The Plight of the Rohingya
Marc Simms is an occasional blogger for Proelium Law LLP. Marc holds a MLitt in Terrorism Studies and a Masters in International Relations, both from St Andrews. His particular interests are in emerging international security issues, unconventional warfare, and terrorism.
On March 16th, the European Union called upon the United Nations to urgently investigate claims of torture, rape and extra-judicial killings alleged to have been carried out by the Myanmar military against the Rohingya Muslim minority in that country. This report was followed the next day by one from Amnesty International, urging the authorities to end the media blackout in Rakhine State, allow humanitarian agencies to access the area and hold human rights violators accountable.
Who are the Rohingya?
The Rohingya are an ethnic, linguistic and religiously distinct minority group located in Rakhine State, the region of Myanmar which borders neighbouring Bangladesh. As with many ethnic minorities in Myanmar, the Rohingya are not legally recognised as citizens, and thus subject to a wide range of discriminatory policies and practices. As “non-citizens”, the Rohingya are denied access to education, healthcare and jobs, and are subject to travel and family size restrictions.
However, in the specific case of the Rohingya, this has further been complicated by a history of insurgency in the region. This insurgency has not been a major factor in recent years, an extremely odd border attack last year aside, but it has adversely impacted on community cohesion in Rakhine State between Rohingya and Rakhine Buddhists. These tensions spilled over in 2012, when a group of allegedly Muslim men attacked, raped and murdered an ethnic Rakhine woman. The subsequent events led to 6 days of rioting, property destruction and mass internal displacement of the population. The government responded by declaring a state of emergency and effectively putting Rakhine State under martial law.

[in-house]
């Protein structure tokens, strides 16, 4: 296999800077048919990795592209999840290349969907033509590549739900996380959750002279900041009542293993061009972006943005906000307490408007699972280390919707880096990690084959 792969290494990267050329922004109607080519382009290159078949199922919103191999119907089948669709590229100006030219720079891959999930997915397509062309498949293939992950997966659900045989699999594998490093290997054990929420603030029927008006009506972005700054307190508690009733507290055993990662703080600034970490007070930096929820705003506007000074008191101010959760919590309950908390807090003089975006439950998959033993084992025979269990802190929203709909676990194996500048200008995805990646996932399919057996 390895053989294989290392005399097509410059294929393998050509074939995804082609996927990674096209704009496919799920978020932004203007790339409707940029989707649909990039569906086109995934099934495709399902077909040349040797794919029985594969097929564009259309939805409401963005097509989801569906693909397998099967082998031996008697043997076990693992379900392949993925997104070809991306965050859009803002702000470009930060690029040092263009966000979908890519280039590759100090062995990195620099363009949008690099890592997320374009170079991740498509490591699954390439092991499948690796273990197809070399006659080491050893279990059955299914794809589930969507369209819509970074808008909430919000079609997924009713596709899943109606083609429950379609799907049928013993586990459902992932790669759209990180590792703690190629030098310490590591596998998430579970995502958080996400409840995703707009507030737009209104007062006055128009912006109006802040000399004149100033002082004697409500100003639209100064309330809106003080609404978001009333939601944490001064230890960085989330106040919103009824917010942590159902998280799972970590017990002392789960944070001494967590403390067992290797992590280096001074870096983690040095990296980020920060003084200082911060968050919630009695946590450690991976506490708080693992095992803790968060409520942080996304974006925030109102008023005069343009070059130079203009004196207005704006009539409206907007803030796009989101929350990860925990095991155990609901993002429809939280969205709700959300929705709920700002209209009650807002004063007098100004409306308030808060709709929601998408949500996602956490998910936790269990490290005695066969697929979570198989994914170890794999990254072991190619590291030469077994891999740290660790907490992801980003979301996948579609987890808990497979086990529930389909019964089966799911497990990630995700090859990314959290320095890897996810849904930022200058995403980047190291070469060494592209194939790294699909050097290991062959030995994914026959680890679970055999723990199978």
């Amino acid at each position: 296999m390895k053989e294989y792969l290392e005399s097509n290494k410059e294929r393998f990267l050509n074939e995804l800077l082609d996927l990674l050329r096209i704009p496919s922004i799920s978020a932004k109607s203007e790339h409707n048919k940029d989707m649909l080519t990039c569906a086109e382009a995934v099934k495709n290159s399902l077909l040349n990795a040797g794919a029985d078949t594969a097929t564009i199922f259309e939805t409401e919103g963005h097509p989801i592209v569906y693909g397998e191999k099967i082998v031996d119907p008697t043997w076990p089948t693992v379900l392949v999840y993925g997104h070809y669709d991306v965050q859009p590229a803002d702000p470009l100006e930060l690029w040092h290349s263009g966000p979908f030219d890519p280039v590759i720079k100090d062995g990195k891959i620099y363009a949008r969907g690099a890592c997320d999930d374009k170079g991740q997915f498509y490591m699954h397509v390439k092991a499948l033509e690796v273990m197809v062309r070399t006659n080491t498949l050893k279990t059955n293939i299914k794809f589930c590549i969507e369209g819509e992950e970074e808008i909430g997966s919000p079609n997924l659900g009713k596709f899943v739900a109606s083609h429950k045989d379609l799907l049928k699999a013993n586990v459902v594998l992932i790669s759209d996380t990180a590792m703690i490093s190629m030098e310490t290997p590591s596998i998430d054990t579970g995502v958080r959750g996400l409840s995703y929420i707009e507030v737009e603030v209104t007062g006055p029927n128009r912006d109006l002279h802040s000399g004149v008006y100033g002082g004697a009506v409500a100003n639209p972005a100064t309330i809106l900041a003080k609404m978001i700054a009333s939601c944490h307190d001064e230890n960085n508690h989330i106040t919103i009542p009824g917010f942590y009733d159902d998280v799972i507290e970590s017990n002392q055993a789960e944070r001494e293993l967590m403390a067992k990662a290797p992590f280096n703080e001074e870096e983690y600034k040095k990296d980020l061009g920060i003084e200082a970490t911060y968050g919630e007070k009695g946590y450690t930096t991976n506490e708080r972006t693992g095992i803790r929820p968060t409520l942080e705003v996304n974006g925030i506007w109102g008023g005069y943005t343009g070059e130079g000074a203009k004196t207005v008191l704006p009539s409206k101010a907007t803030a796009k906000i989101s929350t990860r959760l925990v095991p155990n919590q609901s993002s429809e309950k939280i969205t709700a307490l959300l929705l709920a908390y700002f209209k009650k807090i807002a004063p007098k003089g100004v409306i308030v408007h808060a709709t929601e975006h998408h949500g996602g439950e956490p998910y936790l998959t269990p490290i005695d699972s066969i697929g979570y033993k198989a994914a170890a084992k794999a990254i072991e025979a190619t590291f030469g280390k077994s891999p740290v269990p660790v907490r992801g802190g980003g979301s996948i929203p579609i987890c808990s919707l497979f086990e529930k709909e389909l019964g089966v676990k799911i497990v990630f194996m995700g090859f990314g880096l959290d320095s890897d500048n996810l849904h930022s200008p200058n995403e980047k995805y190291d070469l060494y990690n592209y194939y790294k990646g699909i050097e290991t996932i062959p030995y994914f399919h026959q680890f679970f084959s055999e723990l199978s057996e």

Despite this strong military presence, violence broke out against in October of that year, including a significant amount of vigilante violence directed against Muslims in the province and which has seen large parts of the Muslim population driven out of their homes and into internal refugee camps, or else fleeing by boat where possible. This military presence continued until February this year, yet sporadic flare-ups and localised violence are not uncommon, and appear to be being abetted by the military, who either ignore attacks by Buddhist vigilantes, or otherwise prefer to focus their activities on the Rohingya.
Human Rights Watch contends that these actions are part of a “coordinated and systematic attack” against Rohingya, and that the Myanmar government’s investigations of military action in the region amount to little more than a whitewashing. United Nations Special Rapporteur Yanghee Lee has gone a step further in stating that “the government may be trying to expel the Rohingya population from the country altogether”.
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